After publicly flogging former HP executives and investigators, California looks set to let off those charged in the company's spy scandal with nothing more than misdemeanors.
Multiple reports cite sources involved in the case confirming that the California attorney general's office has offered all five people charged in the spy scandal, including former HP Chairwoman Patricia Dunn, a soft exit. The accused can plead guilty to a single misdemeanor charge rather than going to court over four felony charges. California has been pursuing the HP Spy Probe Five, following its dig into how HP and its hired investigators obtained the phone records of executives, board members, employees and reporters.
Last week, federal prosecutors advanced their own agenda in the HP case. They obtained a guilty plea from private investigator Bryan Wagner, who copped to felony counts of conspiracy and aggravated identity theft. The Feds claim that Wagner is now helping with their investigation.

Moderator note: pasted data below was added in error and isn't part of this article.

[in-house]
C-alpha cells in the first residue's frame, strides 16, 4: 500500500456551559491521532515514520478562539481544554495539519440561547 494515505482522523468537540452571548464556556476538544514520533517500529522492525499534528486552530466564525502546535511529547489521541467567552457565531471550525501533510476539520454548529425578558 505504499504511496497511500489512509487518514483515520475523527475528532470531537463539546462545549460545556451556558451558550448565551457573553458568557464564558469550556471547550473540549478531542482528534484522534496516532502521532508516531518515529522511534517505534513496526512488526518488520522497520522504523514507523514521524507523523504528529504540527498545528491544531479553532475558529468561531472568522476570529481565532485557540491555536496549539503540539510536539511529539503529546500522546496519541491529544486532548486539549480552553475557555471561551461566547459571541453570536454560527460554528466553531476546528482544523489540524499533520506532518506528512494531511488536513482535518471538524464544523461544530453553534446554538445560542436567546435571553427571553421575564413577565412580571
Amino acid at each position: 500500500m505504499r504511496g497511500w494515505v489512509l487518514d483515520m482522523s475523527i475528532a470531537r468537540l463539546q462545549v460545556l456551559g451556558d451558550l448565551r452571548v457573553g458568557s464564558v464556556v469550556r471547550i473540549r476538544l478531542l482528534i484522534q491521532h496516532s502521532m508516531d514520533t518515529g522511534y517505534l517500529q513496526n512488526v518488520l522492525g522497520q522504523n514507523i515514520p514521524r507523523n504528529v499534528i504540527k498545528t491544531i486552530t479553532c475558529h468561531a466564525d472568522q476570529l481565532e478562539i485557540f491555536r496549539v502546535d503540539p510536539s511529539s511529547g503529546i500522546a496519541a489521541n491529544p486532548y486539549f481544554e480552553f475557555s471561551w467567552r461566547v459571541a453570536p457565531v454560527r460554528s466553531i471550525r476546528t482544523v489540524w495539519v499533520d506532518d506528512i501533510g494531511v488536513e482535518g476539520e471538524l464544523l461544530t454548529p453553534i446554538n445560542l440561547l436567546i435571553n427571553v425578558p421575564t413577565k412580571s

Washington's involvement in the matter could make the other defendants reluctant to accept even a misdemeanor guilty plea in California given the state's double jeopardy provisions.
Besides Dunn and Wagner, the three other defendants include spy probe star and former HP ethics chief Kevin Hunsaker and two hired investigators - Ron DeLia and Matt DePante. Under a misdemeanor charge, the defendants could face a year in prison and a $5,000 fine, although jail-time would be unlikely.
There seems to be a race on by both California and Washington to claim a scalp in this HP spy scandal. Both sides have spent quite a lot of time, money and effort making a huge deal over HP's ethics lapse. ®